How can we provide a way for users to efficiently retrieve their images? Since users are taking and saving more & more digital images, we have seen users want to be able to organize their images for easy retrieval, regardless of where those images are stored. This is especially important with more images being stored on removable media, such as Photo CDs, floppy disks, Zip disks, etc. We are providing a way for users to organize their images in one central location by retaining thumbnails and metadata of the images in the program. We have tried to make it simple for users to retrieve their images by providing UI that will make identifying the location of their photos easier, whether on Photo CD or their hard drive.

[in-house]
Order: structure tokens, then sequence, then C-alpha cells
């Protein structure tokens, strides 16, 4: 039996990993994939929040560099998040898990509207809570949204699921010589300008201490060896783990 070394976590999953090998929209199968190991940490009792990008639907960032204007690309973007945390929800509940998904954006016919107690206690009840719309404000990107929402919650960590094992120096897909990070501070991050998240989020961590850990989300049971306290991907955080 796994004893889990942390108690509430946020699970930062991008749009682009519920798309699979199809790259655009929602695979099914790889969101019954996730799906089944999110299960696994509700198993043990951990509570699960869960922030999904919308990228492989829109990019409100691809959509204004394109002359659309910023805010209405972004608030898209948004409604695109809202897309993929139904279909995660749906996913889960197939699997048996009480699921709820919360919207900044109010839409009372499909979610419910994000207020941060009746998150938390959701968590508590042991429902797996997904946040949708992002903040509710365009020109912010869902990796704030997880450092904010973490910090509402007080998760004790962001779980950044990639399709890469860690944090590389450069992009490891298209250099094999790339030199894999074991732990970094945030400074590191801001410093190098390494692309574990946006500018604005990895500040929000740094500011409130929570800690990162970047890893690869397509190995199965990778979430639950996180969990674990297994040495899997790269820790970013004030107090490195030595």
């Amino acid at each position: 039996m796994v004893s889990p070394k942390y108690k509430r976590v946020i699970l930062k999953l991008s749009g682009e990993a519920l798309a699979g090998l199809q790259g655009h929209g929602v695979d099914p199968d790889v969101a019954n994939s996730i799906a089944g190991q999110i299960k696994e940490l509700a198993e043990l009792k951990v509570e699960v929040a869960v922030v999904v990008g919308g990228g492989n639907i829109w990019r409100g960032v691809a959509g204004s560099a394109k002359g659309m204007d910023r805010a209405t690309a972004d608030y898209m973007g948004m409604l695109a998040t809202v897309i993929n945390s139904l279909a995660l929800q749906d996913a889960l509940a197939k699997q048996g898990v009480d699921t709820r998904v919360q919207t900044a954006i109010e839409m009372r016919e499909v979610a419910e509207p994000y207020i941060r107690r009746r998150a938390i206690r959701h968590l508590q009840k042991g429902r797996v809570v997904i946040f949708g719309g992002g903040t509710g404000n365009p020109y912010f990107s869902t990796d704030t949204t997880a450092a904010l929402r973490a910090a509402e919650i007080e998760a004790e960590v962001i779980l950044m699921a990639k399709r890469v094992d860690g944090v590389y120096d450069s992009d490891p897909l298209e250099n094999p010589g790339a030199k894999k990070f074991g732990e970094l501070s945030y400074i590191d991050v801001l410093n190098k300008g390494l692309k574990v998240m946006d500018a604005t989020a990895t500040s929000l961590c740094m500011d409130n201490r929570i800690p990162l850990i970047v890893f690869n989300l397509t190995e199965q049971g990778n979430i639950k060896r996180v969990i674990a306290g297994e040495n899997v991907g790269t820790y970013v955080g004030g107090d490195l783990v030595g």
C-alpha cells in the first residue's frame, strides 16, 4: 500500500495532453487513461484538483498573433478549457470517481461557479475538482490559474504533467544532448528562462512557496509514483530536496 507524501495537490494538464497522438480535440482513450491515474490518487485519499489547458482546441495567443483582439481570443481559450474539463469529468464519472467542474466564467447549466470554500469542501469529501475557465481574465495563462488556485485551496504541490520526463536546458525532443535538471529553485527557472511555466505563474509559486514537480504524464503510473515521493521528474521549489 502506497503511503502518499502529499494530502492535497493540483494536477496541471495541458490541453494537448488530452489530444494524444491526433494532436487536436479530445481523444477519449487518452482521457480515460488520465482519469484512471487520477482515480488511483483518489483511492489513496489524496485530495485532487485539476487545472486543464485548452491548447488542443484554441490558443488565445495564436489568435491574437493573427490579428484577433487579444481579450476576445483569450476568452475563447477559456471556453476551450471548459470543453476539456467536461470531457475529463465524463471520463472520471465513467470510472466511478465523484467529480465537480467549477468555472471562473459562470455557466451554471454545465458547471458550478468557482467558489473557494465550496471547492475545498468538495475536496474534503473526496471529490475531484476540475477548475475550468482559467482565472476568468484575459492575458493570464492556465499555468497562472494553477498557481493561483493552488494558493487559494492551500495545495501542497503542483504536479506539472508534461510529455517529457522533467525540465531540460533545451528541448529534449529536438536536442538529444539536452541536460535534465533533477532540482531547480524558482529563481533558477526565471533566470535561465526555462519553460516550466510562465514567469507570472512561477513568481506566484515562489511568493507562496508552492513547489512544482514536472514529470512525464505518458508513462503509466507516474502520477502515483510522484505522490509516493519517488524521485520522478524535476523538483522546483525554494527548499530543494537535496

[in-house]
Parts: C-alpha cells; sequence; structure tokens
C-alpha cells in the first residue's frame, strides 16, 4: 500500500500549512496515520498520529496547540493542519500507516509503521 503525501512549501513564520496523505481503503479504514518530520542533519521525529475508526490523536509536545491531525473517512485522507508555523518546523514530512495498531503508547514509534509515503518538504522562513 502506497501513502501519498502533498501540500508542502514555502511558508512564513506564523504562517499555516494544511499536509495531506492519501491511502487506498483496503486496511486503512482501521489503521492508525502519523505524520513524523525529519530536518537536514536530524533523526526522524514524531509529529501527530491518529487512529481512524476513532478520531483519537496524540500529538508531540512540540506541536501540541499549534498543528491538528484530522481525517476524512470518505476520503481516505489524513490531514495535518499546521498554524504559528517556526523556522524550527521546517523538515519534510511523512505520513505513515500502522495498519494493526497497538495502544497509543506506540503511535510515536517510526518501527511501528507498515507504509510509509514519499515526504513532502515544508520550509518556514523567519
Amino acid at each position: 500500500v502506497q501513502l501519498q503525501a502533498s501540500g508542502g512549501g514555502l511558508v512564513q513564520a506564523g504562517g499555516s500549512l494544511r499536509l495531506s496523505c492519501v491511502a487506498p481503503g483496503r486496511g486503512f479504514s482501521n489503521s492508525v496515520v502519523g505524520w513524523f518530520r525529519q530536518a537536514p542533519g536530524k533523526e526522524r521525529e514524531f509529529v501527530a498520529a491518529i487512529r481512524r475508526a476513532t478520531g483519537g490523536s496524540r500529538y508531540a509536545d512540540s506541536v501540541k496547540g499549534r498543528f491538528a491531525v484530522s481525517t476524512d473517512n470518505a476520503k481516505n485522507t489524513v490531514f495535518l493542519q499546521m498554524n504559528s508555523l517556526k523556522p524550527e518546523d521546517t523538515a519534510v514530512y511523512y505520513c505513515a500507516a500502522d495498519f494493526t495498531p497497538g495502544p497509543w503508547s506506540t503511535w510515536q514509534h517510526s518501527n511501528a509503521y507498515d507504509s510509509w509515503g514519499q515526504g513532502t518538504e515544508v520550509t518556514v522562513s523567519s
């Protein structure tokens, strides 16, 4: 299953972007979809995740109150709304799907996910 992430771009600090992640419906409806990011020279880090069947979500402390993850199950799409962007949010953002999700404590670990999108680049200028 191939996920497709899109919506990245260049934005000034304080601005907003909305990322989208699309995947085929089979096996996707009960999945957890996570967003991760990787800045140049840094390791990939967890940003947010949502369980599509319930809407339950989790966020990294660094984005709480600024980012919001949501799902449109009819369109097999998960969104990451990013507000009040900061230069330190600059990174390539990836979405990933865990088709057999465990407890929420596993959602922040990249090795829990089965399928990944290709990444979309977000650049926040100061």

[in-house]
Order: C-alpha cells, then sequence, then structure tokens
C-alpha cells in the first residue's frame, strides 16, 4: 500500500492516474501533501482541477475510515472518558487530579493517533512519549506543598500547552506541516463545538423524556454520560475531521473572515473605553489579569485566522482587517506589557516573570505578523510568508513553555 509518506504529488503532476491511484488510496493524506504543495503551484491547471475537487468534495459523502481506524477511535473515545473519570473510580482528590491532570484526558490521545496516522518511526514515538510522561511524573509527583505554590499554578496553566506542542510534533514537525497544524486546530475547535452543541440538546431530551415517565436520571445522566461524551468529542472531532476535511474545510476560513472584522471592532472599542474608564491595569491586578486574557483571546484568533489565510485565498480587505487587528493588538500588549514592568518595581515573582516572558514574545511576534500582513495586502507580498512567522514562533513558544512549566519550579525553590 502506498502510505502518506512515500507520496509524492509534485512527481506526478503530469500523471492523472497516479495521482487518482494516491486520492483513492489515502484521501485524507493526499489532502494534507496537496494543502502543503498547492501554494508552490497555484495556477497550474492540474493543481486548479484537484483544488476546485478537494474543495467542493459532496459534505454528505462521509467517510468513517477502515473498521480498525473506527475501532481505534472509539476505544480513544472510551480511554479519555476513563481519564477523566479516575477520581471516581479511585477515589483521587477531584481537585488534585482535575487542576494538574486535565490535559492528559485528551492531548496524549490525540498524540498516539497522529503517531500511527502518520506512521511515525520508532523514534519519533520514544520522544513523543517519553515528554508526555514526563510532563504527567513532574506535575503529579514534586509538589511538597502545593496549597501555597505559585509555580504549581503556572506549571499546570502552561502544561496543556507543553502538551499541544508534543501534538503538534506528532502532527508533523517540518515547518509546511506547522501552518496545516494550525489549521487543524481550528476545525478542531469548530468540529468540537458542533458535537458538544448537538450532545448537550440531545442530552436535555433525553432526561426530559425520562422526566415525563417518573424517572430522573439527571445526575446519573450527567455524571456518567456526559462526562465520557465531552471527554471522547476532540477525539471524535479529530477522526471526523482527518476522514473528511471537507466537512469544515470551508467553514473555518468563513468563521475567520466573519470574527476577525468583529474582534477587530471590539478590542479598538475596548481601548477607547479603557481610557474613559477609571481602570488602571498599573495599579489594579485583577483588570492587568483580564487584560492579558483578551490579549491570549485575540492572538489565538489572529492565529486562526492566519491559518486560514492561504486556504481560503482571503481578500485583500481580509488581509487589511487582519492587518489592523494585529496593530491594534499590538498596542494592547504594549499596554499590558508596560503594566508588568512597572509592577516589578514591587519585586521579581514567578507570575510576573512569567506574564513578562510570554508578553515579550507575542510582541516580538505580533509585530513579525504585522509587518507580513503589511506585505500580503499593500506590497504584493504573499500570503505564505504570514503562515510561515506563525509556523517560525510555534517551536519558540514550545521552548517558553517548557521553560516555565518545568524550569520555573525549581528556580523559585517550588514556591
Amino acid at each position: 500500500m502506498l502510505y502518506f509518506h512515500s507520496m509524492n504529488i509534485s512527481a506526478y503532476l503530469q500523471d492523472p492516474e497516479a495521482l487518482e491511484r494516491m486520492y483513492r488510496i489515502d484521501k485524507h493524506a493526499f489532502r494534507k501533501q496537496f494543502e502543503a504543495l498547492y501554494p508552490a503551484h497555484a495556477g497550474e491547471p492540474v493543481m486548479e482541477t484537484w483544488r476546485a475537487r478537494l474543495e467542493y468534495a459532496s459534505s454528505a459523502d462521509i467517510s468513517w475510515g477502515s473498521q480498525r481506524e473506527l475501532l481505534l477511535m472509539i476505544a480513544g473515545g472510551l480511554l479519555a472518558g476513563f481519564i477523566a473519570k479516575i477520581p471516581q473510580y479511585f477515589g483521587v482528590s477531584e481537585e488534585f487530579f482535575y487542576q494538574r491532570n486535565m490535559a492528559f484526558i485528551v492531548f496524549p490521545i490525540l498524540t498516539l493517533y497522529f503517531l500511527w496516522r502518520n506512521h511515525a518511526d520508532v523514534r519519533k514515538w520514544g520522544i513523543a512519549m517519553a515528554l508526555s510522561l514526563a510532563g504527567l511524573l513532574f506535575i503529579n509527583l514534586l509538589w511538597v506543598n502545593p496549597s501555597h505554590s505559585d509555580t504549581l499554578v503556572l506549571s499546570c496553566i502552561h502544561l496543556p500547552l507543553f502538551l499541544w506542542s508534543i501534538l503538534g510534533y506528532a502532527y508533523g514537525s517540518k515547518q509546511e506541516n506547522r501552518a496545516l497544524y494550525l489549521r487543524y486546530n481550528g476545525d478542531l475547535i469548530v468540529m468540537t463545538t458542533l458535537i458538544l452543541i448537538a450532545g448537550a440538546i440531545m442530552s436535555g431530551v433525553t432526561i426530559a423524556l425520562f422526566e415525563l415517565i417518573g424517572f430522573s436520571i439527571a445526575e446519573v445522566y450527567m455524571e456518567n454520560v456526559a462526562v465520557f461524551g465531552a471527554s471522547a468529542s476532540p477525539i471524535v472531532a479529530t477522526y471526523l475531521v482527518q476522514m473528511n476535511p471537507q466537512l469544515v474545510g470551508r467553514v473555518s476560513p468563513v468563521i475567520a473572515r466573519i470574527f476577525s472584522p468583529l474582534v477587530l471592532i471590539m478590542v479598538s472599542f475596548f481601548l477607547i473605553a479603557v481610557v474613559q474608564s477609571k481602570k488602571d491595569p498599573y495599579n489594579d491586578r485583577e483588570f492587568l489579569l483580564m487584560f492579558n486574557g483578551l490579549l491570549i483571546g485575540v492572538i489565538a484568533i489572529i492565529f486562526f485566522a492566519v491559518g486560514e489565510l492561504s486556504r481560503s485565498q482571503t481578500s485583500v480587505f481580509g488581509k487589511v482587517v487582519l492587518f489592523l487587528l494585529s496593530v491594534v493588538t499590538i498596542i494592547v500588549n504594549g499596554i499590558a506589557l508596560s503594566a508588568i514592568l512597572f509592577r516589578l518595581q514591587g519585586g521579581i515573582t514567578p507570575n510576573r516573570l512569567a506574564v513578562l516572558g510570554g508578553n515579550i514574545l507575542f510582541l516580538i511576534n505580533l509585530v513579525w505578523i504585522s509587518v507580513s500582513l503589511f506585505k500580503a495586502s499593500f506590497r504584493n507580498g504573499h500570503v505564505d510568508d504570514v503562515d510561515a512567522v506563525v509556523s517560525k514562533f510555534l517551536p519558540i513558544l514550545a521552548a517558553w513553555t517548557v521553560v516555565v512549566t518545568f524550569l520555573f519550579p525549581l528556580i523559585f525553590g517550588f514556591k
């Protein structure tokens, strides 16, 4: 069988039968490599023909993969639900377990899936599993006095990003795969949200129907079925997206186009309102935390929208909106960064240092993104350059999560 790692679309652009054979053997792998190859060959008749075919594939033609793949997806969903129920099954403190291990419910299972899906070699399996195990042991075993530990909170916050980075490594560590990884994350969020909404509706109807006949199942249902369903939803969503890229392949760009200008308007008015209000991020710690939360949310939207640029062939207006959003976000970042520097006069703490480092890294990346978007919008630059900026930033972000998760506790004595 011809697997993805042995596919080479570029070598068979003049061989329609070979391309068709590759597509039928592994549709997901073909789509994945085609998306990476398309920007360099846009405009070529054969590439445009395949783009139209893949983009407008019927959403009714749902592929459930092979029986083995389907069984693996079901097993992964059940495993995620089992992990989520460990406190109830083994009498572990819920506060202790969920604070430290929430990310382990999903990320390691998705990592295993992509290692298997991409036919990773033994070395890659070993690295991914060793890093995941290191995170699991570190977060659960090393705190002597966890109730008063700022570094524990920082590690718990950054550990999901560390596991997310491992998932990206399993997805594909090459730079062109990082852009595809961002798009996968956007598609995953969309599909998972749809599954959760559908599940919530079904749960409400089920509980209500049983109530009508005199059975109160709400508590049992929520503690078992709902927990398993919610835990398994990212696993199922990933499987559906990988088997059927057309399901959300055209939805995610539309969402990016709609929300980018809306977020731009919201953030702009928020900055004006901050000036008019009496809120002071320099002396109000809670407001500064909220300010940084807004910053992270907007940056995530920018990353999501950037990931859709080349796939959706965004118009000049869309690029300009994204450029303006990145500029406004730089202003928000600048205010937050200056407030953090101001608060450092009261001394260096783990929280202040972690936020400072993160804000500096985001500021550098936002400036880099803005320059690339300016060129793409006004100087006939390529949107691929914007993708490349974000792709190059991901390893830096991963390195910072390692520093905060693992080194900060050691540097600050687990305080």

How can we help users easily organize their images such that they can be utilized in a useful manner? We have tied in our Browse and Find functionality to directly work with our catalog of images (both those saved by users as well as stock content). The UI for each Find and Browse is appropriate for different users and/or purposes. Our cataloger also allows for multiple key words and categories to be assigned to a single image so you can locate an image through a number of different routes without having to remember where the source file is located. Users can also multiple select images so they can access numerous images from within a given folder/category.

How can we make it easy for users to annotate their images in a meaningful way? We have allowed our users to access the catalog directly so they can edit the catalog information at any time, or users can catalog their images while saving them. Users can assign keywords, categories, or date to multiple images. We have also worked on a way that gives feedback to users to show if an item has previously been annotated.

11:00 – Learning from Professional Photography Tools
Tom Kennedy and Stephen Cook, Washingtonpost.Newsweek Interactive
tom.kennedy@wpni.com